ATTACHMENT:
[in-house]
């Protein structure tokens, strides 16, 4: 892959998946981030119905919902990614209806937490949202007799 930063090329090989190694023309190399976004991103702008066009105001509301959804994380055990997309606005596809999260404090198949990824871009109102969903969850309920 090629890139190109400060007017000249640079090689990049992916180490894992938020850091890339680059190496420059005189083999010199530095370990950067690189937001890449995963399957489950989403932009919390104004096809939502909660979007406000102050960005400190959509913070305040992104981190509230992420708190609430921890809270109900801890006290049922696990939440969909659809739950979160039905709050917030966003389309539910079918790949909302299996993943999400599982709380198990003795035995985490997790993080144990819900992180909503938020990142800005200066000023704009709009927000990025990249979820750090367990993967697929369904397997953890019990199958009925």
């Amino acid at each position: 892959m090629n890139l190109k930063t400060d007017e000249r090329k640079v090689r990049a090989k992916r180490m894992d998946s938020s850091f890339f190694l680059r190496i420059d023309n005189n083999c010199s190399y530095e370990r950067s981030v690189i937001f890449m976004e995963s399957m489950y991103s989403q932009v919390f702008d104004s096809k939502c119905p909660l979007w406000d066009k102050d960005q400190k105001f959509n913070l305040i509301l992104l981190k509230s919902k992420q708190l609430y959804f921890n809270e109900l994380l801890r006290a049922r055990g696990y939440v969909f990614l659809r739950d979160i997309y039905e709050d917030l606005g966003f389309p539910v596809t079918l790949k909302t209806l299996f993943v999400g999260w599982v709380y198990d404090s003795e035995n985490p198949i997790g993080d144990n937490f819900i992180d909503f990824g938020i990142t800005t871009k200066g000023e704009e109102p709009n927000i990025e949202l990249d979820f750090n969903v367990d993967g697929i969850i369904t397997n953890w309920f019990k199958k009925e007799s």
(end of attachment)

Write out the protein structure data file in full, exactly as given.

[in-house]
């Protein structure tokens, strides 16, 4: 892959998946981030119905919902990614209806937490949202007799 930063090329090989190694023309190399976004991103702008066009105001509301959804994380055990997309606005596809999260404090198949990824871009109102969903969850309920 090629890139190109400060007017000249640079090689990049992916180490894992938020850091890339680059190496420059005189083999010199530095370990950067690189937001890449995963399957489950989403932009919390104004096809939502909660979007406000102050960005400190959509913070305040992104981190509230992420708190609430921890809270109900801890006290049922696990939440969909659809739950979160039905709050917030966003389309539910079918790949909302299996993943999400599982709380198990003795035995985490997790993080144990819900992180909503938020990142800005200066000023704009709009927000990025990249979820750090367990993967697929369904397997953890019990199958009925």
């Amino acid at each position: 892959m090629n890139l190109k930063t400060d007017e000249r090329k640079v090689r990049a090989k992916r180490m894992d998946s938020s850091f890339f190694l680059r190496i420059d023309n005189n083999c010199s190399y530095e370990r950067s981030v690189i937001f890449m976004e995963s399957m489950y991103s989403q932009v919390f702008d104004s096809k939502c119905p909660l979007w406000d066009k102050d960005q400190k105001f959509n913070l305040i509301l992104l981190k509230s919902k992420q708190l609430y959804f921890n809270e109900l994380l801890r006290a049922r055990g696990y939440v969909f990614l659809r739950d979160i997309y039905e709050d917030l606005g966003f389309p539910v596809t079918l790949k909302t209806l299996f993943v999400g999260w599982v709380y198990d404090s003795e035995n985490p198949i997790g993080d144990n937490f819900i992180d909503f990824g938020i990142t800005t871009k200066g000023e704009e109102p709009n927000i990025e949202l990249d979820f750090n969903v367990d993967g697929i969850i369904t397997n953890w309920f019990k199958k009925e007799s």